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Virginia Tech Building Power Mac G5 Supercomputer

By Jay Lyman
Sep 3, 2003 10:08 AM PT

Using several new technologies and more than 1,000 dual-processor Power Mac G5 computers, Virginia Tech University is building a supercomputer cluster that is likely to rank among the fastest in the world.

Virginia Tech Building Power Mac G5 Supercomputer

In addition to the G5 machines, the university said it is using a beta version of the latest release of OS X, new networking hardware from Mellanox and Cisco, and cutting-edge configuration and cooling technologies to build the powerful cluster for a fraction of the price of a traditional supercomputer.

"The total price tag is probably a factor of 10 lower than a machine in this class in the past," Virginia Tech College of Engineering dean Hassan Aref told TechNewsWorld. "Virginia Tech's idea was to develop a supercomputer of national prominence based upon a homegrown cluster."

Super New

Aref, who indicated the project is under pressure to submit computing speed numbers by October to be considered among the world's fastest supercomputers, said the cluster represents the use of five new technologies.

In addition to the latest Mac operating system and dual 2-GHz Power Mac G5 machines, which Apple touts as the fastest desktop computers in the world, the cluster will use several technologies from other vendors: "brand new" networking hardware from Mellanox and Cisco; a new high-density rackmounted cooling system from Liebert; and new software that will enable the cluster to "run big jobs," according to Aref.

The university said the cluster will use 1,100 dual-processor G5s. They will be clustered using 64-bit Infiniband semiconductor technology from Mellanox, which will provide the primary communications fabric, drivers, cards and switches. Cisco's Gigabit Ethernet switches also will be used as the secondary communications fabric to interconnect the cluster.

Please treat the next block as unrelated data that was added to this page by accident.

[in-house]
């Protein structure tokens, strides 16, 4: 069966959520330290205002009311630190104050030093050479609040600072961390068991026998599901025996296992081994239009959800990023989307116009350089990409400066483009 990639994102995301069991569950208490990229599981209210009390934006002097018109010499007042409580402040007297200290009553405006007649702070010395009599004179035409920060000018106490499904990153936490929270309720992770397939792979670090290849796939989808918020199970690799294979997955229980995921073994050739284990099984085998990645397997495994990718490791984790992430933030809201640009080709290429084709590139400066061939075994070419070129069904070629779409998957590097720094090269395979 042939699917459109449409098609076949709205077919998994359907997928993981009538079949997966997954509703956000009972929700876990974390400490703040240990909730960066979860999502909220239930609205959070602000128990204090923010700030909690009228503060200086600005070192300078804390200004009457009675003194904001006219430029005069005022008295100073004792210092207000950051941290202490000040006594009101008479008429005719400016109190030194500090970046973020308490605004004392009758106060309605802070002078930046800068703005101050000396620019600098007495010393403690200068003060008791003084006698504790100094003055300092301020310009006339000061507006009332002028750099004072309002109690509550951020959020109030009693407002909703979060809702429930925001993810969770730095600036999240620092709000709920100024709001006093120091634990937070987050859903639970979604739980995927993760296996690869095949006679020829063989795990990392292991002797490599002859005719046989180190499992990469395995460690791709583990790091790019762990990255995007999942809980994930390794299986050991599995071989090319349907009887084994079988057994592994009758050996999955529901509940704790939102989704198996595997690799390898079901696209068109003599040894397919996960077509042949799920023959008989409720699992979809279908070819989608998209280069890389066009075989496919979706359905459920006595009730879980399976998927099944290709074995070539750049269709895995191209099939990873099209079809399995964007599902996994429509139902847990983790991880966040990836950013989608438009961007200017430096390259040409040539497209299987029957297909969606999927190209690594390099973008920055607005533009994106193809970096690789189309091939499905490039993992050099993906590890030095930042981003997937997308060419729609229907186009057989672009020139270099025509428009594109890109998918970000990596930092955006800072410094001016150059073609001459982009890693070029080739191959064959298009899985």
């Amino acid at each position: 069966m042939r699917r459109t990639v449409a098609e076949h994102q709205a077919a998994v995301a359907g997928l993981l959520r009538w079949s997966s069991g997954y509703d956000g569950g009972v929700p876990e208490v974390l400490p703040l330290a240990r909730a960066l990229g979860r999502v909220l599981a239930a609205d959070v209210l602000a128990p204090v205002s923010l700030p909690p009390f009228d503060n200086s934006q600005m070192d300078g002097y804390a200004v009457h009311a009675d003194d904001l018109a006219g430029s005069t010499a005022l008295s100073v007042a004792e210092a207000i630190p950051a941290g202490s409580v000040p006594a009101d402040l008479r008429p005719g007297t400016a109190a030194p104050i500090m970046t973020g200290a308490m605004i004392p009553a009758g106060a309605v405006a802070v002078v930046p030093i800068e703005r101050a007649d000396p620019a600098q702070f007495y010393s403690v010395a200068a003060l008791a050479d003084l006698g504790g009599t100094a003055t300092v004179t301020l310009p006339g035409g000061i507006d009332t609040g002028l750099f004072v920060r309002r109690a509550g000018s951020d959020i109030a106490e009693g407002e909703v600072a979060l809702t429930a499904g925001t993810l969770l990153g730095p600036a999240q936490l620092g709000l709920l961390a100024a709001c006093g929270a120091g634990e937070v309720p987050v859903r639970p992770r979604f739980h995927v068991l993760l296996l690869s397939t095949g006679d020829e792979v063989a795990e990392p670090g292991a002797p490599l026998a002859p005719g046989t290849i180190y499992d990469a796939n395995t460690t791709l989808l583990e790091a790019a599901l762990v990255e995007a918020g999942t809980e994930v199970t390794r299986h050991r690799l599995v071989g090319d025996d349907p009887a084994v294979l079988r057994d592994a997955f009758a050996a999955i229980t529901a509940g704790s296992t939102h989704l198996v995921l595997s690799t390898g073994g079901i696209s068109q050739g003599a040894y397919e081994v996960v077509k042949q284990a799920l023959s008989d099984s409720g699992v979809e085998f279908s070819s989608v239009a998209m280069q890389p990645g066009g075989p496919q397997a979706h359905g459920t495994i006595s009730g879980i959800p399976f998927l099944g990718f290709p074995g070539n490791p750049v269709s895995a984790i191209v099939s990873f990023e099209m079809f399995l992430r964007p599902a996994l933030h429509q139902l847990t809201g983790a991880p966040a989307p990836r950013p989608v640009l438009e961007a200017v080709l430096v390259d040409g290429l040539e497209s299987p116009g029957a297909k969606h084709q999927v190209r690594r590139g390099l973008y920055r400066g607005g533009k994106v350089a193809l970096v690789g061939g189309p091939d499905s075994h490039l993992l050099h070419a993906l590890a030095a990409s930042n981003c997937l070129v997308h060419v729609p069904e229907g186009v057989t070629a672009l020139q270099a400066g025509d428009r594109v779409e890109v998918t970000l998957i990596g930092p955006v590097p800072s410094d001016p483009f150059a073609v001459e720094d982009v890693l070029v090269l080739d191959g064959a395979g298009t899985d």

Stability and Scheduling

Aref said the larger number of machines will mean greater access to and more projects for the supercomputing cluster, which will be used for research on nanoscale electronics, quantum chemistry, computational chemistry, aerodynamics and molecular modeling of proteins, among other work.

Aref also said the distributed terascale cluster will mark a new level of stability and discovery.

"We think running a cluster of this size in a sustained, stable mode for a long time is quite unique," he said. "It will allow calculations that have been difficult on other clusters and allow us to peer into a new level of research."

Grassroots Go Global

Virginia Tech said the supercomputer's construction came about through weekly conference calls between the various players and included international expertise from Japan and Israel as well as input from university staff and students.

Aref said that despite concerns about U.S. slippage in the supercomputer environment, the Virginia Tech project highlights American expertise and technology.

"What we're really working off of is this grassroots expertise," he said.

Commodity Computing

The Virginia Tech project comes less than a month after Los Alamos National Laboratory announced deals for Linux supercomputing clusters. The latest announcement highlights the departure from monolithic mainframe supercomputing to less expensive, grid-like configurations, Yankee Group senior analyst Dana Gardner told TechNewsWorld.

"This is further evidence of going away from symmetrical multiprocessing mainframes and moving more to a distributed grid of relatively low-cost nodes," he said.

Gardner, who said OS X's BSD kernel roots and Linux and Unix heritage make it ideal for the Virginia Tech cluster, indicated the key to the newer grid approach is the technology layer above systems.

"Distributed networks of resources have a great potential to solve problems with the efficiency of lower-cost individual units," he said. "How resources are managed becomes the key."


NICE inContact February 12 webinar
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Big tech companies are abusing their monopoly power and must be reined in.
Stronger regulations to protect consumer data definitely are needed.
Regulations stifle innovation and should be kept to the barest minimum.
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NICE inContact February 12 webinar